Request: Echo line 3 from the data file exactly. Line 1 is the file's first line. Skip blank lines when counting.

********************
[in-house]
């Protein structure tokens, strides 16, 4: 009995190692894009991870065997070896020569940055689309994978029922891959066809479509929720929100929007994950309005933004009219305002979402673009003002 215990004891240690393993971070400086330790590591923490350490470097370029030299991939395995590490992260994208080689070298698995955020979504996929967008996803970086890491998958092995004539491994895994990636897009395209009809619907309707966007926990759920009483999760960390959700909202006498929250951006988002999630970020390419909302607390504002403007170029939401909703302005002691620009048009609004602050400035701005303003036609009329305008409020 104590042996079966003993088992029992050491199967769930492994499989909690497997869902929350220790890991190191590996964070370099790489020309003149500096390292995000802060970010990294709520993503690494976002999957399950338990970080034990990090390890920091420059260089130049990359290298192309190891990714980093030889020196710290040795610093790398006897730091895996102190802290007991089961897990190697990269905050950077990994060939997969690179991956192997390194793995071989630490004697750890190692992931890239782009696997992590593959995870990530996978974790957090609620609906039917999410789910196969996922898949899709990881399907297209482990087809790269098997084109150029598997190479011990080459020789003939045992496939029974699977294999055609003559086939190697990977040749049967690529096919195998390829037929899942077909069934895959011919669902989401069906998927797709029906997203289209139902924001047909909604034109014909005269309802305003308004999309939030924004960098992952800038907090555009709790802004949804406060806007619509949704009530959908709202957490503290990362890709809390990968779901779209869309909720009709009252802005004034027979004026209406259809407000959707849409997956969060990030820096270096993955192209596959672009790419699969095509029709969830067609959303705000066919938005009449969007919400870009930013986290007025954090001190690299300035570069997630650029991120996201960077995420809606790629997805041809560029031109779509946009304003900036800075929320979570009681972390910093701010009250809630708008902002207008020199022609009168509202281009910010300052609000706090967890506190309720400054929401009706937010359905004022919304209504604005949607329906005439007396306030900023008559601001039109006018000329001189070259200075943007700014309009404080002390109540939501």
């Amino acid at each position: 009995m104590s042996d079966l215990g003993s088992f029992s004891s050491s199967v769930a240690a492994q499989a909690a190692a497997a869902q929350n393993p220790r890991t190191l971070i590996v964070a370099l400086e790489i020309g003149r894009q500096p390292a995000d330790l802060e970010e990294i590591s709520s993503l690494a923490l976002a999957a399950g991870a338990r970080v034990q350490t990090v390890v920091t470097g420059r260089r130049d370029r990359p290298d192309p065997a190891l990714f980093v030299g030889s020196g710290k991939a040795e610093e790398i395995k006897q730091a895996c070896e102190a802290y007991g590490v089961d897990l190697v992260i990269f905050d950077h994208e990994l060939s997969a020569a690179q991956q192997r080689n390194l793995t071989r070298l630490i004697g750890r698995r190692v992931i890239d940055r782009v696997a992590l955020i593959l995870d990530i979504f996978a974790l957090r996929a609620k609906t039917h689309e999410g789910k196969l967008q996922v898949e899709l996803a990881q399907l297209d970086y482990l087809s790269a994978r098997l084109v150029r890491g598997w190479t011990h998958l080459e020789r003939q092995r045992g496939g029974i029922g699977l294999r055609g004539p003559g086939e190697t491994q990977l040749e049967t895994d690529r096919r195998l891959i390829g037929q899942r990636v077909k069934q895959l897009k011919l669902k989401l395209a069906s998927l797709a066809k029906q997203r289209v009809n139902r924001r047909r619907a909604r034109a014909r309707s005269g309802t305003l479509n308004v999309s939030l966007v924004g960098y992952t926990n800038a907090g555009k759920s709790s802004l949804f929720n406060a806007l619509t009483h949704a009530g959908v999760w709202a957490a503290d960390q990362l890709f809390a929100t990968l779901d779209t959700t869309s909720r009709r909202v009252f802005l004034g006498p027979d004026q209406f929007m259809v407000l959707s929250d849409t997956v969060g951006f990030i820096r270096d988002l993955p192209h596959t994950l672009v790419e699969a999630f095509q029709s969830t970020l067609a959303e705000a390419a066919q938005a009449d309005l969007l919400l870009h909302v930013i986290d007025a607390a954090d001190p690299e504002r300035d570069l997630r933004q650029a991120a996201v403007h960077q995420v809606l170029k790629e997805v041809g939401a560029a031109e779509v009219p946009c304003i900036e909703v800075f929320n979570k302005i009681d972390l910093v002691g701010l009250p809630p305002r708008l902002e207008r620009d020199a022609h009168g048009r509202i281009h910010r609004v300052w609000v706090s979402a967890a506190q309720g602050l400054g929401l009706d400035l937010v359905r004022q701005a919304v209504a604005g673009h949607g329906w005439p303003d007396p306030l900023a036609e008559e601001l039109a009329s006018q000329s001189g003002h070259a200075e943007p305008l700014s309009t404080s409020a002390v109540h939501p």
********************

């Amino acid at each position: 009995m104590s042996d079966l215990g003993s088992f029992s004891s050491s199967v769930a240690a492994q499989a909690a190692a497997a869902q929350n393993p220790r890991t190191l971070i590996v964070a370099l400086e790489i020309g003149r894009q500096p390292a995000d330790l802060e970010e990294i590591s709520s993503l690494a923490l976002a999957a399950g991870a338990r970080v034990q350490t990090v390890v920091t470097g420059r260089r130049d370029r990359p290298d192309p065997a190891l990714f980093v030299g030889s020196g710290k991939a040795e610093e790398i395995k006897q730091a895996c070896e102190a802290y007991g590490v089961d897990l190697v992260i990269f905050d950077h994208e990994l060939s997969a020569a690179q991956q192997r080689n390194l793995t071989r070298l630490i004697g750890r698995r190692v992931i890239d940055r782009v696997a992590l955020i593959l995870d990530i979504f996978a974790l957090r996929a609620k609906t039917h689309e999410g789910k196969l967008q996922v898949e899709l996803a990881q399907l297209d970086y482990l087809s790269a994978r098997l084109v150029r890491g598997w190479t011990h998958l080459e020789r003939q092995r045992g496939g029974i029922g699977l294999r055609g004539p003559g086939e190697t491994q990977l040749e049967t895994d690529r096919r195998l891959i390829g037929q899942r990636v077909k069934q895959l897009k011919l669902k989401l395209a069906s998927l797709a066809k029906q997203r289209v009809n139902r924001r047909r619907a909604r034109a014909r309707s005269g309802t305003l479509n308004v999309s939030l966007v924004g960098y992952t926990n800038a907090g555009k759920s709790s802004l949804f929720n406060a806007l619509t009483h949704a009530g959908v999760w709202a957490a503290d960390q990362l890709f809390a929100t990968l779901d779209t959700t869309s909720r009709r909202v009252f802005l004034g006498p027979d004026q209406f929007m259809v407000l959707s929250d849409t997956v969060g951006f990030i820096r270096d988002l993955p192209h596959t994950l672009v790419e699969a999630f095509q029709s969830t970020l067609a959303e705000a390419a066919q938005a009449d309005l969007l919400l870009h909302v930013i986290d007025a607390a954090d001190p690299e504002r300035d570069l997630r933004q650029a991120a996201v403007h960077q995420v809606l170029k790629e997805v041809g939401a560029a031109e779509v009219p946009c304003i900036e909703v800075f929320n979570k302005i009681d972390l910093v002691g701010l009250p809630p305002r708008l902002e207008r620009d020199a022609h009168g048009r509202i281009h910010r609004v300052w609000v706090s979402a967890a506190q309720g602050l400054g929401l009706d400035l937010v359905r004022q701005a919304v209504a604005g673009h949607g329906w005439p303003d007396p306030l900023a036609e008559e601001l039109a009329s006018q000329s001189g003002h070259a200075e943007p305008l700014s309009t404080s409020a002390v109540h939501p």